44 Acres with Wide Trails, Towering Oaks
Historic Topsfield Property Threatened by Development
Can you help Greenbelt permanently protect Donibristle Farm? Join our grass-roots effort to conserve 44 acres of beautiful wooded hillside located on Hill Street and Rowley Bridge Road in Topsfield.
Once the country estate of renowned historian James Duncan Phillips, the property features beautiful, towering mature oaks and an extensive, wide trail system.
Greenbelt has an agreement with the landowners to acquire the 44 acres outright and a 2-acre conservation restriction on adjacent agricultural fields for $900,000.
Voters at Town Meeting, on May 2nd, will be asked to approve an article asking that Topsfield allocate $500,000 toward the purchase of Donibristle Farm. If a $400,000 State LAND grant is approved, the Town's cost would be reduced to $100,000. On May 4th, it will be on the Topsfield town ballot for voters to approve.
Community Campaign and Challenge
A $400,000 community based fundrasising campaign is underway for the balance, which we hope to have committed by the Town Meeting. The pace of donations from individuals and groups has been encouraging. Some major donors have established a $100,000 Challenge Grant to match new donations, with an April 30th deadline.
Municipal / State Funds $ 500,000 (proposed)
Greenbelt Fundraising Campaign $ 400,000 (in progress)
Total Acquisition Cost $ 900,000
How You Can Help
Your donation or pledge of support to the Donibristle Farm conservation effort will help ensure that current and future generations can enjoy this important historic, scenic, and recreational resource forever. Greenbelt will accept multi-year pledges for a a gift over $10,000. Refer to the pledge form below for details.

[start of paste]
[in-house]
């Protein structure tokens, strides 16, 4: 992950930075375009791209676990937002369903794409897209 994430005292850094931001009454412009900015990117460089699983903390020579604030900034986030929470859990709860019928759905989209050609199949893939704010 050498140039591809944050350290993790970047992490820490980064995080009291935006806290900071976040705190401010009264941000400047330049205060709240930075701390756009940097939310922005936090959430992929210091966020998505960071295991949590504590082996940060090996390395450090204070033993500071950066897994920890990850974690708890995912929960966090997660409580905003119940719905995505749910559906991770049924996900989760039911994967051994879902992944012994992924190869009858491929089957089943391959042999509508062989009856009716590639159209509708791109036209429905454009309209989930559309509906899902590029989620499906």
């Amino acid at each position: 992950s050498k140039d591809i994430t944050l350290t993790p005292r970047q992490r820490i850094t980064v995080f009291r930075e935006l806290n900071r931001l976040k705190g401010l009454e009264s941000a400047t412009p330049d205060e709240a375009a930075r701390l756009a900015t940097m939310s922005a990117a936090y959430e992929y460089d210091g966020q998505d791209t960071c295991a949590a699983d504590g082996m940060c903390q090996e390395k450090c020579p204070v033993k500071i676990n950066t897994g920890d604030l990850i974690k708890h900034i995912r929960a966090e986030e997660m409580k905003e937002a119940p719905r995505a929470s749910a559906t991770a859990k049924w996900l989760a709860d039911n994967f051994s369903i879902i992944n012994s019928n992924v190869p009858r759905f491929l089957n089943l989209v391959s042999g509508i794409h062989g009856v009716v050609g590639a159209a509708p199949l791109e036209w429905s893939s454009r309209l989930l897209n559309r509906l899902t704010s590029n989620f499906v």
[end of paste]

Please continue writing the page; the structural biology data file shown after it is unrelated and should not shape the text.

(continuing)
Several development scenarios have been proposed in the past year and conservation of the landscape would substantially preserve this National Register-eligible property. It would become a new Greenbelt Reservation, open free to the public for nature observation and recreational use.
Donibristle is among the famed rural summer retreats that are part of Topsfield’s long history. With the development of better road access to the town in the late 1800s, wealthy Salem shipping magnates converted existing colonial farms into comfortable "country seats."
Donibristle was among the summer retreats that added to Topsfield’s reputation as a “picturesque town (that) has become a favorite resort of summer sojourners,” the Salem Gazette reported in 1877.
Phillips purchased the land in 1911 and built a home with notable architecture. His wife, Nannie Borden Phillips, helped in the development of a model dairy farm with registered Guernseys, no doubt the result of her upbringing in the Borden family known for its milk products.
James Duncan Phillips, a member of the Essex Agricultural Society, bred draft horses judged the winners at the annual Topsfield Fair. An 1897 graduate of Harvard, he was a Vice President at Houghton Mifflin publishing company, and an historian who wrote articles for the New England Quarterly and the Essex Institute's Historical Collections.
Your Donation Will:
• Save this historic 44-acre property from development
• Provide new public trails for hiking and equestrian use
• Protect prime agricultural land
• Safeguard streams and wetlands that protect water quality in the Ipswich River watershed
• Create a new Greenbelt reservation in Topsfield
(James Duncan Phillips photo courtesy Patti Dossetti)